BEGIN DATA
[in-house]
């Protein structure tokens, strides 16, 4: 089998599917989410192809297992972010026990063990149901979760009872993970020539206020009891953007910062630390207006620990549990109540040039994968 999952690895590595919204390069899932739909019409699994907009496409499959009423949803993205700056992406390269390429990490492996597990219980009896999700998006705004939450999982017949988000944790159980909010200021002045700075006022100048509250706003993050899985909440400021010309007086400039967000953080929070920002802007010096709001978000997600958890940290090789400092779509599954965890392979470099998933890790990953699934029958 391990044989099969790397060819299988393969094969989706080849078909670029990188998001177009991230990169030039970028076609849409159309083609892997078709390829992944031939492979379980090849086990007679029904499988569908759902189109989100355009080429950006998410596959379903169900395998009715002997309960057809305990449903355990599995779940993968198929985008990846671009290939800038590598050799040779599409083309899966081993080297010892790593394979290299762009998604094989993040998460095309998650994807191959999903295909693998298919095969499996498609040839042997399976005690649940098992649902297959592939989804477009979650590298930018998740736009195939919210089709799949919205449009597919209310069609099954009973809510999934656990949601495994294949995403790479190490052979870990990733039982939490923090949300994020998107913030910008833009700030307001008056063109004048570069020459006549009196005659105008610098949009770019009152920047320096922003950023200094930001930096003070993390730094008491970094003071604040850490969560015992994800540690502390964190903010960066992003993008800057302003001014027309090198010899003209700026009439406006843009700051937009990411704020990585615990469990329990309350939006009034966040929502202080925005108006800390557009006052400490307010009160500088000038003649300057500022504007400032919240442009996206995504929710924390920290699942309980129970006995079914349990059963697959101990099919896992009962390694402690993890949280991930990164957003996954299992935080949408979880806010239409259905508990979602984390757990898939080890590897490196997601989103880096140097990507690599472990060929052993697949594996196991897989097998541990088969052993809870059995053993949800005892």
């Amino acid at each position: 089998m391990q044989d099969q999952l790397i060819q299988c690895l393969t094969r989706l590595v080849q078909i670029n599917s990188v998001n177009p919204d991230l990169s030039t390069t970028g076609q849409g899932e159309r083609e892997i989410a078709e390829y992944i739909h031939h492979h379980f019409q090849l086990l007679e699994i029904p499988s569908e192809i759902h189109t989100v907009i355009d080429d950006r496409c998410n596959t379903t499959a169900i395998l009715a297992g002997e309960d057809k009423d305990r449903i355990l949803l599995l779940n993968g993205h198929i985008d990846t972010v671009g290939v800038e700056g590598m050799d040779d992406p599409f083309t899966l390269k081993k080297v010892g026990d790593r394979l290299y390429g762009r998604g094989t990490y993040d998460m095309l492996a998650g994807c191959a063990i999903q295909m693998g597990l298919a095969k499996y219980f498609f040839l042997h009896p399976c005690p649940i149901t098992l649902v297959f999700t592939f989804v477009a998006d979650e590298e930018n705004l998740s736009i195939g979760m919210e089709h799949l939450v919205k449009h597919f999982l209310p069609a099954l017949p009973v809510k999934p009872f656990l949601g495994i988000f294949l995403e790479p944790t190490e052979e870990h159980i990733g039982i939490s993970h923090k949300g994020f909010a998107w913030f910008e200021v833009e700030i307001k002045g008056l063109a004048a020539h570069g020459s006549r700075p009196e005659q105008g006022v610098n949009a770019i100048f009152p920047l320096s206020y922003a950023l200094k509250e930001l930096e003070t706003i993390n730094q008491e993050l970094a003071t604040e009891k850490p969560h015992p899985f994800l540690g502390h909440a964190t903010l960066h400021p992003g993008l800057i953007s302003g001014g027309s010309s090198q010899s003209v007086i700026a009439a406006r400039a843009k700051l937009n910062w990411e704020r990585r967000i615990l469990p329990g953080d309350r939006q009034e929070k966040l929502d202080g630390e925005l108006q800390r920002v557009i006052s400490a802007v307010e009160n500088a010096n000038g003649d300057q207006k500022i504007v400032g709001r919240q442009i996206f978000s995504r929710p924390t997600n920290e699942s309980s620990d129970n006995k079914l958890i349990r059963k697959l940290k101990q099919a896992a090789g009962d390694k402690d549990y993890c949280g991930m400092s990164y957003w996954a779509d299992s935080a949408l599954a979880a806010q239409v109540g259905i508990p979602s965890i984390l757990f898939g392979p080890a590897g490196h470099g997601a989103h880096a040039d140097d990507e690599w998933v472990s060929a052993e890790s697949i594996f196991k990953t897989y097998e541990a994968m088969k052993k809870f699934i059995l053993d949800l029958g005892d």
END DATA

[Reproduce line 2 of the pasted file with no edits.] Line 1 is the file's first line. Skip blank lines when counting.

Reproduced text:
């Protein structure tokens, strides 16, 4: 089998599917989410192809297992972010026990063990149901979760009872993970020539206020009891953007910062630390207006620990549990109540040039994968 999952690895590595919204390069899932739909019409699994907009496409499959009423949803993205700056992406390269390429990490492996597990219980009896999700998006705004939450999982017949988000944790159980909010200021002045700075006022100048509250706003993050899985909440400021010309007086400039967000953080929070920002802007010096709001978000997600958890940290090789400092779509599954965890392979470099998933890790990953699934029958 391990044989099969790397060819299988393969094969989706080849078909670029990188998001177009991230990169030039970028076609849409159309083609892997078709390829992944031939492979379980090849086990007679029904499988569908759902189109989100355009080429950006998410596959379903169900395998009715002997309960057809305990449903355990599995779940993968198929985008990846671009290939800038590598050799040779599409083309899966081993080297010892790593394979290299762009998604094989993040998460095309998650994807191959999903295909693998298919095969499996498609040839042997399976005690649940098992649902297959592939989804477009979650590298930018998740736009195939919210089709799949919205449009597919209310069609099954009973809510999934656990949601495994294949995403790479190490052979870990990733039982939490923090949300994020998107913030910008833009700030307001008056063109004048570069020459006549009196005659105008610098949009770019009152920047320096922003950023200094930001930096003070993390730094008491970094003071604040850490969560015992994800540690502390964190903010960066992003993008800057302003001014027309090198010899003209700026009439406006843009700051937009990411704020990585615990469990329990309350939006009034966040929502202080925005108006800390557009006052400490307010009160500088000038003649300057500022504007400032919240442009996206995504929710924390920290699942309980129970006995079914349990059963697959101990099919896992009962390694402690993890949280991930990164957003996954299992935080949408979880806010239409259905508990979602984390757990898939080890590897490196997601989103880096140097990507690599472990060929052993697949594996196991897989097998541990088969052993809870059995053993949800005892």